You have a favorite top that is too wide at the neck opening and you want to make the neckline smaller? Or, you are working on a pattern and don’t like how the pattern is finished at the neckline?
this article is going to outline a couple of ways to deal with this problem. You are going to learn several ways to reduce, change the shape, or enlarge a neckline opening. They can fall into two main categories:
- 1 1. If you have a ready to wear garment that needs a smaller neck opening.
- 1.1 Watch the video tutorial below on how to make the neckline smaller.
- 1.2 Use a gathering or elastic.
- 1.3 Stitch a piece of matching or contrast fabric around the neckline to make it smaller.
- 2 2. If you are working on a pattern.
1. If you have a ready to wear garment that needs a smaller neck opening.
With darts/small pleats.
Make darts or small pleats with different depth, shape, and length in order to get the best result.
This is a very common way of altering the neckline, because of the various positions and number of pleats/darts you can add. In this particular case, the problem is that the neck opening in the pattern is made for binding, but is actually done on a cover stitch machine. The neckline is too wide only at the front.
Watch the video tutorial below on how to make the neckline smaller.
Use a gathering or elastic.
Add some elastic or make some gathering in the middle area or on the whole length of the neckline to gather the neckline. You can pull the elastic more or less when attaching it. This will result in a bigger or a smaller gathering. Choose how much to alter the neckline according to the fabric used, the form of the neckline and your preferences. You can add gathering/elastic to:
1.A small area of the neckline;
2.The whole front of the garment;
3. Both front and back (the whole neck opening).
This is a way to do it if you make the t-shirt or blouse yourself, you’ve cut the neckline too low and have some additional fabric. Then you can provide a wider binding tape. Note that this could only work with knitted fabrics and it can make a difference of an inch or so without looking odd.
Correcting from the shoulder.
Note: THIS IS NOT THE NATURAL SHAPE OF A SHOULDER IN A BODICE. It may result in a very strange form. It is a must to pin and try on the garment before cutting. But it actually gives me good results very often.This will work for both scoop neck and v-neck. Break the shoulder seam and pull some of the excess fabric in front up. Then make the shoulder seam again.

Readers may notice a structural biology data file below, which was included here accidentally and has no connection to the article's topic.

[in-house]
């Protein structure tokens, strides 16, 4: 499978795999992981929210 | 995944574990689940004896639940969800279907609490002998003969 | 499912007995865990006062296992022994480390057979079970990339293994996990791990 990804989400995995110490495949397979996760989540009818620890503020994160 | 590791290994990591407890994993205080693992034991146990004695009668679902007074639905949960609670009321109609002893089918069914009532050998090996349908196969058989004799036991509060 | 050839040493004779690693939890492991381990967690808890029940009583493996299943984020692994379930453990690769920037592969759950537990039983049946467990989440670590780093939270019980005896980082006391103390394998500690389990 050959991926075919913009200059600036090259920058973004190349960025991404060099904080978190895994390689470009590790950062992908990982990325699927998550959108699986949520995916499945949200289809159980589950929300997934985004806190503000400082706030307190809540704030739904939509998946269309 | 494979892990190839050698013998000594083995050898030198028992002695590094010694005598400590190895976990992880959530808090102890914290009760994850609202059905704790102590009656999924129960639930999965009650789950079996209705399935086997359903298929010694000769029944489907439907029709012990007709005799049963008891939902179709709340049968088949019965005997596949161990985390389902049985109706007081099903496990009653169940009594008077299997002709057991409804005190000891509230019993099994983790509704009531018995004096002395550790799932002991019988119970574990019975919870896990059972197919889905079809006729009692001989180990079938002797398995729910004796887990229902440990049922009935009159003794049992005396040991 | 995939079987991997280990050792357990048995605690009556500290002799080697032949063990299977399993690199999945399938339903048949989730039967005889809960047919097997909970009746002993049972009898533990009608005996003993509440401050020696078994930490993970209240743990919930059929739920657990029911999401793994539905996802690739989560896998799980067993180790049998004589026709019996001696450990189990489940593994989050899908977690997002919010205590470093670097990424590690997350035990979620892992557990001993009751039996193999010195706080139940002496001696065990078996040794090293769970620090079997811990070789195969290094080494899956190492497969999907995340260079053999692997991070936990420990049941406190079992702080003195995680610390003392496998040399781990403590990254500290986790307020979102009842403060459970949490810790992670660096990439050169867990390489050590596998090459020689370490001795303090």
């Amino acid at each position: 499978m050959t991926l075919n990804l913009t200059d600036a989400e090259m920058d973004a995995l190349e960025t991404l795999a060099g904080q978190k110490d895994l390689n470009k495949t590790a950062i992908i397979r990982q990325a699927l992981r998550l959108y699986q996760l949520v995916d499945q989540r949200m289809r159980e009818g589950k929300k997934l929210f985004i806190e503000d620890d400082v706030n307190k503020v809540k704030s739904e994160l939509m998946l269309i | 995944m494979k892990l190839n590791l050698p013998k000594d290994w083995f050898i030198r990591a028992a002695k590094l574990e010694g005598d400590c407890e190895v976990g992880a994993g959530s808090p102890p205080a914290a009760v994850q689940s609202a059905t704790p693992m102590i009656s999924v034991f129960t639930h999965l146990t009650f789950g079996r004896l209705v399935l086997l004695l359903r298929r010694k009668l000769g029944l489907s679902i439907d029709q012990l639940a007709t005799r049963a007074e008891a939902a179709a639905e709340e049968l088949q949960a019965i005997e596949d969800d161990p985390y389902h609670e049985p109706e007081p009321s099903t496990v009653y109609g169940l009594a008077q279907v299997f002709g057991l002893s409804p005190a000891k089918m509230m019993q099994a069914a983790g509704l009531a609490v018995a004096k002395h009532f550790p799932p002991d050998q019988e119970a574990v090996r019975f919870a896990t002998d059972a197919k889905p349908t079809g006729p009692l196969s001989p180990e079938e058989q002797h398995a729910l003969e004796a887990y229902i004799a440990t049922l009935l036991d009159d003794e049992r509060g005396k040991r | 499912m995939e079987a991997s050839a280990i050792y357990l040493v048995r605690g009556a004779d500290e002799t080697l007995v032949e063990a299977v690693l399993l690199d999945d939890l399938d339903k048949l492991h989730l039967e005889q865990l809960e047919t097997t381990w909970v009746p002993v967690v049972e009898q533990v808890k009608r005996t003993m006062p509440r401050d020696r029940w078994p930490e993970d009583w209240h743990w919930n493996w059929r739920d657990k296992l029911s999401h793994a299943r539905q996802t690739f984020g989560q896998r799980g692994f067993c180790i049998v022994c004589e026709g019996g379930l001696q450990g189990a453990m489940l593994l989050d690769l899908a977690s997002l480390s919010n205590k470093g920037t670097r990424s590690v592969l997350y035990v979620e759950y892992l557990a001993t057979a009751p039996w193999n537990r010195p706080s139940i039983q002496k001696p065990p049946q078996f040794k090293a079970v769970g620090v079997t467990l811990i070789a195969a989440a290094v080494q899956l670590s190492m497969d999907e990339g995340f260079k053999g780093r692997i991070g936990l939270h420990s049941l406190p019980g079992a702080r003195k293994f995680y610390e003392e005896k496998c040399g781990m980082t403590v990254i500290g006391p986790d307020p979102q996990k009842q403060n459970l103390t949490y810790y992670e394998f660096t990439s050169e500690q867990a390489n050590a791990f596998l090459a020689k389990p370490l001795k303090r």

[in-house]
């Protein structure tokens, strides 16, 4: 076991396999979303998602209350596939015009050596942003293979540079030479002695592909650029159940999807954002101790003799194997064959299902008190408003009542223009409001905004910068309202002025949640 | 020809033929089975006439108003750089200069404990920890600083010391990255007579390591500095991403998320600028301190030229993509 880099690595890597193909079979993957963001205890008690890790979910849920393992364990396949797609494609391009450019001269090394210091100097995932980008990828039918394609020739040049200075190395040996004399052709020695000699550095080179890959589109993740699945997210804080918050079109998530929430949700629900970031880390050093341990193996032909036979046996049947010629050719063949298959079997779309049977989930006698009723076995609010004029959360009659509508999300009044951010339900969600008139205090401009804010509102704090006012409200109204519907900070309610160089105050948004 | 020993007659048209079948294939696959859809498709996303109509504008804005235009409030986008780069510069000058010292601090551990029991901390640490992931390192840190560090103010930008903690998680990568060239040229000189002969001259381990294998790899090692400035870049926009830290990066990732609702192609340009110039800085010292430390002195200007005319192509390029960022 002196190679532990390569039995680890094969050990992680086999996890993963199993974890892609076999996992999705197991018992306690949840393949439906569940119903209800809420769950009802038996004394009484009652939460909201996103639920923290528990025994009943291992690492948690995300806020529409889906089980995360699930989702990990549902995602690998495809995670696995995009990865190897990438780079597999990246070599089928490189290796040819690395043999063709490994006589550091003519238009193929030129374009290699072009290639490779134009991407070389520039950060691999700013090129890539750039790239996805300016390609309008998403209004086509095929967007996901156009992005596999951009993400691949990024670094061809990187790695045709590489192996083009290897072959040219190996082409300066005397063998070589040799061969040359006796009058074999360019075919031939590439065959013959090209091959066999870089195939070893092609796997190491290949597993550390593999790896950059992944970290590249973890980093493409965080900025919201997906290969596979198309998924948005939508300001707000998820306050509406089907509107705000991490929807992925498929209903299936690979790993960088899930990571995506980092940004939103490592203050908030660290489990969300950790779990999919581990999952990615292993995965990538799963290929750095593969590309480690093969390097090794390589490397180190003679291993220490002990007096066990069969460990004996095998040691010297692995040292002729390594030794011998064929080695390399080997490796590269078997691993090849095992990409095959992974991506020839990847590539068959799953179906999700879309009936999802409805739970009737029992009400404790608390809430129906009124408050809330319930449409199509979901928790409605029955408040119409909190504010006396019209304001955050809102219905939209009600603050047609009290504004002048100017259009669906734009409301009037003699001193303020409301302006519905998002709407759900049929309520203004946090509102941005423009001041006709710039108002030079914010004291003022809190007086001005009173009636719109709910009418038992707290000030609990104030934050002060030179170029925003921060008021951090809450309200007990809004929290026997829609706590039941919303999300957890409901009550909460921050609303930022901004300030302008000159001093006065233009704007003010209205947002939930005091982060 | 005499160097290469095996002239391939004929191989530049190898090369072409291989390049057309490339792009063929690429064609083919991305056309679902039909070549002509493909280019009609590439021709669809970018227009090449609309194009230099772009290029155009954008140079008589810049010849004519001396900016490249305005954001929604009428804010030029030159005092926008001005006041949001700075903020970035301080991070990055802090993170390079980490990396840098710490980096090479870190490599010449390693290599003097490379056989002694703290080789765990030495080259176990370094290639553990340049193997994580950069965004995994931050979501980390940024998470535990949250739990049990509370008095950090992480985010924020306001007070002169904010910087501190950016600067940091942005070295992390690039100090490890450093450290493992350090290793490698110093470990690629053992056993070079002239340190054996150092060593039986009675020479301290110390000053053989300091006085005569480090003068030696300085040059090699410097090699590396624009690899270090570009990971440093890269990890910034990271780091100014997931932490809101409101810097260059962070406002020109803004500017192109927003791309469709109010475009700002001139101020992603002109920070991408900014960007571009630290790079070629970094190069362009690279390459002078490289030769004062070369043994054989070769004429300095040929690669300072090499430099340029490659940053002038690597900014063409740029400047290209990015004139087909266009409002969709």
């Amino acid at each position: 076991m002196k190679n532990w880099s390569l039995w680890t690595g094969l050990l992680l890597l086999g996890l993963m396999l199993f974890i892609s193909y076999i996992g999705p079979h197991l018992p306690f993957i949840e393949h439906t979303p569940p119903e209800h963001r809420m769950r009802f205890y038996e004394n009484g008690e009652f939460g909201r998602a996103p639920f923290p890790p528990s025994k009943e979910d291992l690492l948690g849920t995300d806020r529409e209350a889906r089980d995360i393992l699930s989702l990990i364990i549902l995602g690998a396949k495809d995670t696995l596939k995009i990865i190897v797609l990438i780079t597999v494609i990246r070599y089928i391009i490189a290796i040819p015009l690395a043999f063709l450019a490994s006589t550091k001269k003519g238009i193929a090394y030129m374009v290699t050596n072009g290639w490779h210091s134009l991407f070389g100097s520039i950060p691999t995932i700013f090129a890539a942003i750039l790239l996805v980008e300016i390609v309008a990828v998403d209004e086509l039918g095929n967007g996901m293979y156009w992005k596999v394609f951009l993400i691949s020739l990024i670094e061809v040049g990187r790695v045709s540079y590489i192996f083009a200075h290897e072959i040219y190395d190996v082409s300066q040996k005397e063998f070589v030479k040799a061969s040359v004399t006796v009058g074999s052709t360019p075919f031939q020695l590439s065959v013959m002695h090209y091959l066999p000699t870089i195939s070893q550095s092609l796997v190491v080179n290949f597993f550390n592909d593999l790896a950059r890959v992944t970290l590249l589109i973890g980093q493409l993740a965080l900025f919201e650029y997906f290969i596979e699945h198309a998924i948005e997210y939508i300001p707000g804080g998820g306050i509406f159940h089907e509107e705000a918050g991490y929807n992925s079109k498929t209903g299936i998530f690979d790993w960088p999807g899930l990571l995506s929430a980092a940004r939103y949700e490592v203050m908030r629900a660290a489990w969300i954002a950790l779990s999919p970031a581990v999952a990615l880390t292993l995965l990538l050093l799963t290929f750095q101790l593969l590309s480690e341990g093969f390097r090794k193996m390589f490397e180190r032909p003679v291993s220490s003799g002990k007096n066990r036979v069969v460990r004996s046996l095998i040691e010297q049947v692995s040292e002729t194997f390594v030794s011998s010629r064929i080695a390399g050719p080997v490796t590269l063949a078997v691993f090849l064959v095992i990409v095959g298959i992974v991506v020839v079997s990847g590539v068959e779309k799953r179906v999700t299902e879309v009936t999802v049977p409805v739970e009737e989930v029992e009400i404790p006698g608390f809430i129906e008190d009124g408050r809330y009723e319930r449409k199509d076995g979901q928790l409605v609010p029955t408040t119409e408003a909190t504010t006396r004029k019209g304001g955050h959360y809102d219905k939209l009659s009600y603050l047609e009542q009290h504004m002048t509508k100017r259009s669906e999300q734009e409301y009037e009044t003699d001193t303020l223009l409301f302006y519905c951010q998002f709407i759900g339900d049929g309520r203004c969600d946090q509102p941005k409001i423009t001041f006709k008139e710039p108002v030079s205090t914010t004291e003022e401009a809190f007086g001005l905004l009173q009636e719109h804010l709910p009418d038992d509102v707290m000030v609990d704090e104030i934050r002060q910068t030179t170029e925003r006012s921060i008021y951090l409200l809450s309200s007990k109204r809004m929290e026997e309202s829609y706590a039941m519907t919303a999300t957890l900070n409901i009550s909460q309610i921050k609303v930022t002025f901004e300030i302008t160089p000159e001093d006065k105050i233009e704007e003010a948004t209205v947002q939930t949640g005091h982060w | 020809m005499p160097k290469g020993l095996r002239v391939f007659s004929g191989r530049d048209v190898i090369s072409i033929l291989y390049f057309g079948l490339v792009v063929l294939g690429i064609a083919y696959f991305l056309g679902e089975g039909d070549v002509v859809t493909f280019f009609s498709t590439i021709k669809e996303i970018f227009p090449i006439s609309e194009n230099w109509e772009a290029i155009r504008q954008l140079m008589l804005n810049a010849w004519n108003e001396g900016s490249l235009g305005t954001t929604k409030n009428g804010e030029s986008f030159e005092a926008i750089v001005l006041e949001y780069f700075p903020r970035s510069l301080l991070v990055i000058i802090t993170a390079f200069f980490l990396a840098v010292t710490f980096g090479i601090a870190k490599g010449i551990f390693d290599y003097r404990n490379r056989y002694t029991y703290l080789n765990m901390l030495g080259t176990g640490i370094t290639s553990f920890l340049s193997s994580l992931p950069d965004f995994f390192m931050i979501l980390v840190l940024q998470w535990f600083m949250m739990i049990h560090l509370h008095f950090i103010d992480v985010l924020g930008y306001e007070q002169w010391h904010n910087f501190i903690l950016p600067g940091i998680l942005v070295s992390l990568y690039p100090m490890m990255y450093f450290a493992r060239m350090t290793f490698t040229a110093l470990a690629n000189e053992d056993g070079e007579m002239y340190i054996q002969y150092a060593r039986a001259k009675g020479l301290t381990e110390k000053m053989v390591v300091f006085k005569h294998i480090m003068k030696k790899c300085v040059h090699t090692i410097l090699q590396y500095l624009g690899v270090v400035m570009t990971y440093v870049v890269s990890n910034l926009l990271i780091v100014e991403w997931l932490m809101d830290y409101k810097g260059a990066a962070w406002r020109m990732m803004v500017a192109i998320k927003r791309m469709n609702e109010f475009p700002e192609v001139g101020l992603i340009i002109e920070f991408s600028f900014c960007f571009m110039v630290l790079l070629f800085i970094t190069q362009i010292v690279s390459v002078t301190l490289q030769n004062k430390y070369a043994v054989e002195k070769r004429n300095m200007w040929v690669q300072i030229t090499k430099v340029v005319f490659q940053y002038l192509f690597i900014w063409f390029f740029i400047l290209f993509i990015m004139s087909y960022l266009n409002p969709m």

With an additional piece of fabric.
Stitch a piece of matching or contrast fabric around the neckline to make it smaller.
2. If you are working on a pattern.
Applying changes directly on the bodice pattern is perhaps the easiest way to manipulate the neckline. And usually, the one that gives the best results. Here is a great online course on drafting creative necklines: Patternmaking + Design: Creative Necklines.
Lift the neckline opening higher.
This adjustment will result in changing only the neckline curve. It can be higher or lower or even change the form of the oval if it is a scoop neckline.
Change the form of the neckline.
There are a lot of varieties that can be applied. For example v-neck, square or heart shape, wider or more narrow opening. This adjustment allows you to use the same bodice pattern that fits well and create different looks. Here is a course on how to draft nine different collar variations: Mastering Construction: Collars & Closures.
This adjustment can be made in case that the whole upper chest area is longer than your body measurements. You can reduce the length of both front and back bodice patterns or just the front one. It looks like this:
This type of adjustment of the pattern requires changes in the sleeve pattern detail, too.
- If you shorten both front and back bodice pieces, make sure to shorten the sleeve at the same height as the bodice.
- If you shorten only the front bodice, reduce the width of the sleeve on front side only. Remove the same inch/cm as you did on the bodice.
These are the most common ways I use to alter a neckline in my work. Do you have another method that gives you good results? Please, share it. Or, if you have any questions or suggestions, drop me a line below.